Raising a Confident Girl (When I Wasn’t a Confident Girl)


confident girlConfidence has never been my strong suit.

When I was little, I stood back watching others try new activities until I was sure I could complete them correctly. In adolescence, I refused to raise my hand unless I knew I had the correct answer. As a teen and young adult, I handled the pressures of perfection by eating too little and exercising too much. 

Even into adulthood, at what should have been shining moments of self-worth, I could always hear a nagging voice in the back of my head saying, “you are not enough.”

I never seemed to be happy with myself. A confident girl I was not.

Having children was a profound wake-up call to my own personal nonsense. 

This month, I sent my firstborn, my daughter, off to her first day of Kindergarten. She marched onto the school bus, eminently secure in herself, wearing a pink sparkle tutu and rainbow sneakers, declaring her excitement to read books and learn math. She is me reincarnated (I also have an affinity for sparkles, rainbows, books, and math), minus the insecurity. As a result, I have spent the last five years checking my lack of self-worth at the door to set a positive example to her (and, of course, my son) and to (hopefully) not pass down my nonsense to my children. 

My daughter is smart, kind, curious, creative, funny, strong-willed, and the list goes on. My wish for her is to share these qualities with the world and make her mark. But when I catch her admiring herself in her bedroom mirror, I am reminded of too many years spent valuing myself based upon the size of my nose and thighs instead of the size of my brain and heart. 

And so, I take a deep breath, collect my mommy self, and ask my daughter, “How does that outfit make you feel?” She always responds with a resounding “GOOD!” and I tell her I’m happy she feels good. 

Some days I slip back into my old ways and feel bad about myself. My body is not what it used to be, and it likely never will be. I am okay with that. With age comes acceptance and wisdom. And so, I remind myself to do the following things daily, in a constant effort to keep any and all self-loathing at the door (and outside, down the block, then around the corner and on a bus to Timbuktu).

  • I wear my bathing suit with pride. A bathing suit is just that, and my daughter will remember if I was too embarrassed by my body to wear one.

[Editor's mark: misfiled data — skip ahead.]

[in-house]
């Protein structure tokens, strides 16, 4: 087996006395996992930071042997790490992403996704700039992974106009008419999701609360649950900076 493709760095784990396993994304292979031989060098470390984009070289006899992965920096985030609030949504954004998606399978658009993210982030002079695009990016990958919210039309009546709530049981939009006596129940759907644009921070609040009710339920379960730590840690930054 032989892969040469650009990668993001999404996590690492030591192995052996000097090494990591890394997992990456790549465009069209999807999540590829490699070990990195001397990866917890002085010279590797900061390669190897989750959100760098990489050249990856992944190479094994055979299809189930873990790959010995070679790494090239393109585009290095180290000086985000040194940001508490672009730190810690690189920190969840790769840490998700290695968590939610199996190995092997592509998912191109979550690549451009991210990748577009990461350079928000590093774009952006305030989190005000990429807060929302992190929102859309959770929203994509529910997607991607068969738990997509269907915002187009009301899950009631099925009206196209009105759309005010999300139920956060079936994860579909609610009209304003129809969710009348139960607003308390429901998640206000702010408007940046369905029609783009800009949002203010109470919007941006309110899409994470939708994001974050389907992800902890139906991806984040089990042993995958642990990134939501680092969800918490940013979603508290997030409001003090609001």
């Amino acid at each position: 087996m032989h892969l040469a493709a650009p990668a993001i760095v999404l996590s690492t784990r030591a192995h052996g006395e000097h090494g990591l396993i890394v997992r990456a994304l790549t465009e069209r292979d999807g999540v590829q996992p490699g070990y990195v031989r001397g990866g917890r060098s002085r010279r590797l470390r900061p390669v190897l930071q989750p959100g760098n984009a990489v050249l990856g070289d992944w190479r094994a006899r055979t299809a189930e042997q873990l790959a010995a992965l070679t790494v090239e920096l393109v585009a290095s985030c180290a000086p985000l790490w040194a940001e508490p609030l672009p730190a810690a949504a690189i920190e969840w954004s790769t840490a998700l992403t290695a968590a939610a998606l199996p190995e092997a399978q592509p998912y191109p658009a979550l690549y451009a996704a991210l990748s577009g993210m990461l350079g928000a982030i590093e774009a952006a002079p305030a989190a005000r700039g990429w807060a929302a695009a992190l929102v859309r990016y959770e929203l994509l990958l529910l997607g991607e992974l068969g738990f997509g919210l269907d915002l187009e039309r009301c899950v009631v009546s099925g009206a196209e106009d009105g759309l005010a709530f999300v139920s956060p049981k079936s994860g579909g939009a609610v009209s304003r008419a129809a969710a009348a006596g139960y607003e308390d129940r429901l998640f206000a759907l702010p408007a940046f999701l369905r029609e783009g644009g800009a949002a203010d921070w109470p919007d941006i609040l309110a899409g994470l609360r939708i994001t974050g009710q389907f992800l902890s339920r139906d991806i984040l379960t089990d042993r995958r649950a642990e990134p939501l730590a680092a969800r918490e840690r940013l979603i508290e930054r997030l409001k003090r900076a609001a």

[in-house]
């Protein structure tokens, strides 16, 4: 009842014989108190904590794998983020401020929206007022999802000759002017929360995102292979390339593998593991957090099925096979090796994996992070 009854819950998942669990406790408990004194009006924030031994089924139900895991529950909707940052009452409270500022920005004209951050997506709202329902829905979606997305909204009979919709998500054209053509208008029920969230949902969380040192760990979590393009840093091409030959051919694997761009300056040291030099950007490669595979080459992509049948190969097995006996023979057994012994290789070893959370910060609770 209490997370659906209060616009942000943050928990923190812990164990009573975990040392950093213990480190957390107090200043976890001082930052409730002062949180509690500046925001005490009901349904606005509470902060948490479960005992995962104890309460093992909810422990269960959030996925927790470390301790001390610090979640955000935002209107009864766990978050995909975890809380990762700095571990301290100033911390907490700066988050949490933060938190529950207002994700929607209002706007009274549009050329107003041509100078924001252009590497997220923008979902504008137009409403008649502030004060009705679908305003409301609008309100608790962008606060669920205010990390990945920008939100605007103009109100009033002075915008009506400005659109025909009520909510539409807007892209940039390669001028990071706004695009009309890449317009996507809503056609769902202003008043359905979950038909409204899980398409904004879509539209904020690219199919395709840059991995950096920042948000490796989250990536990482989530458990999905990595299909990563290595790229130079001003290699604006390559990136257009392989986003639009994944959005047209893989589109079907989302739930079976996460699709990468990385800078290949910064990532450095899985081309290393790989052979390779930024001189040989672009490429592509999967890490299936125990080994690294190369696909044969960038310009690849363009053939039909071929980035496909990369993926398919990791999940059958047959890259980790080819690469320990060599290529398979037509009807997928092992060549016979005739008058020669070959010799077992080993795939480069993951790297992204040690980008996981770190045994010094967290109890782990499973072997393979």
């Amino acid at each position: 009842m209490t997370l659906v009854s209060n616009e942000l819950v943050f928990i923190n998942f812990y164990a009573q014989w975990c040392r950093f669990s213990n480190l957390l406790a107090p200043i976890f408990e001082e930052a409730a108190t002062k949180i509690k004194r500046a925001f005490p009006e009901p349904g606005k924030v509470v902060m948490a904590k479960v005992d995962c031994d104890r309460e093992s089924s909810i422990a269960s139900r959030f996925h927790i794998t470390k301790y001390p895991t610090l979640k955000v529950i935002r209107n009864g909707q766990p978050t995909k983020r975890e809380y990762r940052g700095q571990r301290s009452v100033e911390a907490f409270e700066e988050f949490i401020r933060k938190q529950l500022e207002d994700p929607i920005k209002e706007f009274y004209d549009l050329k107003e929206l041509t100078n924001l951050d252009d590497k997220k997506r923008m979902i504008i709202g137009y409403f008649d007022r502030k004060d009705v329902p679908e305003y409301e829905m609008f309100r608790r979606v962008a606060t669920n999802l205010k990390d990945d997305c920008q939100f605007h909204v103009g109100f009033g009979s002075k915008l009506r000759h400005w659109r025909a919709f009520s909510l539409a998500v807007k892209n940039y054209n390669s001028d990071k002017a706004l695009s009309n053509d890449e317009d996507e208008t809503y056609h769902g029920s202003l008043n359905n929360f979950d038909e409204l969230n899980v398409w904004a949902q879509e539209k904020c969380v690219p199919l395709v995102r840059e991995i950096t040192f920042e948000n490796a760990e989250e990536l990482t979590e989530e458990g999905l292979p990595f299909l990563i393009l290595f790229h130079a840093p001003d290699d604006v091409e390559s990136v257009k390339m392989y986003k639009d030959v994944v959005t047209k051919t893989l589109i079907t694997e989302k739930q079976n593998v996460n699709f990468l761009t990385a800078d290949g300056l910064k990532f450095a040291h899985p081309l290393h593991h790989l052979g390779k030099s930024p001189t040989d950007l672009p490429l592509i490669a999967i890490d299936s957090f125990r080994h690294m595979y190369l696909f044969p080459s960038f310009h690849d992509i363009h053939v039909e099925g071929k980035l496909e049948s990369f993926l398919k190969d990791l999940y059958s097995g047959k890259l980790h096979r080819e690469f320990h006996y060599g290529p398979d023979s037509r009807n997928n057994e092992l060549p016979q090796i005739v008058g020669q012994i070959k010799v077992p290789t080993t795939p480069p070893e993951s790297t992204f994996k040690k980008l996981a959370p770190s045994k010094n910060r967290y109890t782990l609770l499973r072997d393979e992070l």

• I exercise for my health and my strength and never talk negatively about my body. My daughter will remember my self-loathing and learn to self loathe too.
  • I never comment negatively on anyone else’s appearance. If we adults are judgmental of others, then our children will be critical of others, including themselves.
  • I compliment my daughter and everyone else for the things that matter. If I teach my daughter that her kind actions, intelligent questions, and creative endeavors are what I notice about her, then she will grow up believing these are the qualities that are most important to cultivate.
  • I put myself first and share my interests and hobbies with my family. If my daughter sees me making time for my interests and hobbies, then she will learn to respect her free time and how she fills it.
  • I assert myself and speak up for others. If my daughter sees me raise my voice for issues that matter, she will learn respect for herself and others and feel empowered to make this world a better place.
  • I eat my vegetables and a piece of cake. If I eat food for both health and enjoyment in a balanced way, my daughter will learn to have a healthier relationship with food than I ever did.
  • I wear whatever I want and let my daughter do the same. Clothing is an expression of how we feel on the inside, and my daughter should feel free to wear what makes her feel comfortable.
  • I tell my daughter to try again when she says she can’t do something. If I help too soon, how can I expect her to learn perseverance and gain competence as she grows older?
  • I lose gracefully and shake off disappointment. Life isn’t fair or perfect, and if I can deal with that, then my daughter will take risks and learn to deal with it too.
  • I don’t compare myself to others or show jealousy for those who have more than we do. Nothing positive comes from coveting what others have. We are a happy and healthy family with a beautiful roof over our heads, and if I’m content, then my daughter will hopefully be content too.

I am not perfect. No one is. Perhaps I faked perfection well. But, I wasted over 30 years second-guessing every decision and nitpicking every slight imperfection. When I had children, I realized that all of those things I thought were important are irrelevant.

In motherhood, I have found peace within myself.

Will my daughter have complete inner peace growing up? Probably not. Self-doubt is, in many ways, a right of passage in adolescence and beyond. But I hope that the inner peace I have finally found in myself will spread like wildfire to her so that she will grow up loving herself (a lot) more than I ever loved myself because she deserves that. We all do.

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Hilary was born and raised in New York City. She moved to Connecticut after college to go to graduate school, where she met her husband Dan on their very first day. She now lives in Ridgefield with her husband and their two rugrats, a daughter C (born 2013) and a son L (born 2015). She works from home as an attorney, which would be completely impossible without coffee (for mom) and television (for the rugrats). She spends most of her free time (when there is any!) reading, drawing, and listening to lots of music. You can find her over at https://www.instagram.com/apinchofsaltus/, where she documents the humor of life through all things colorful.


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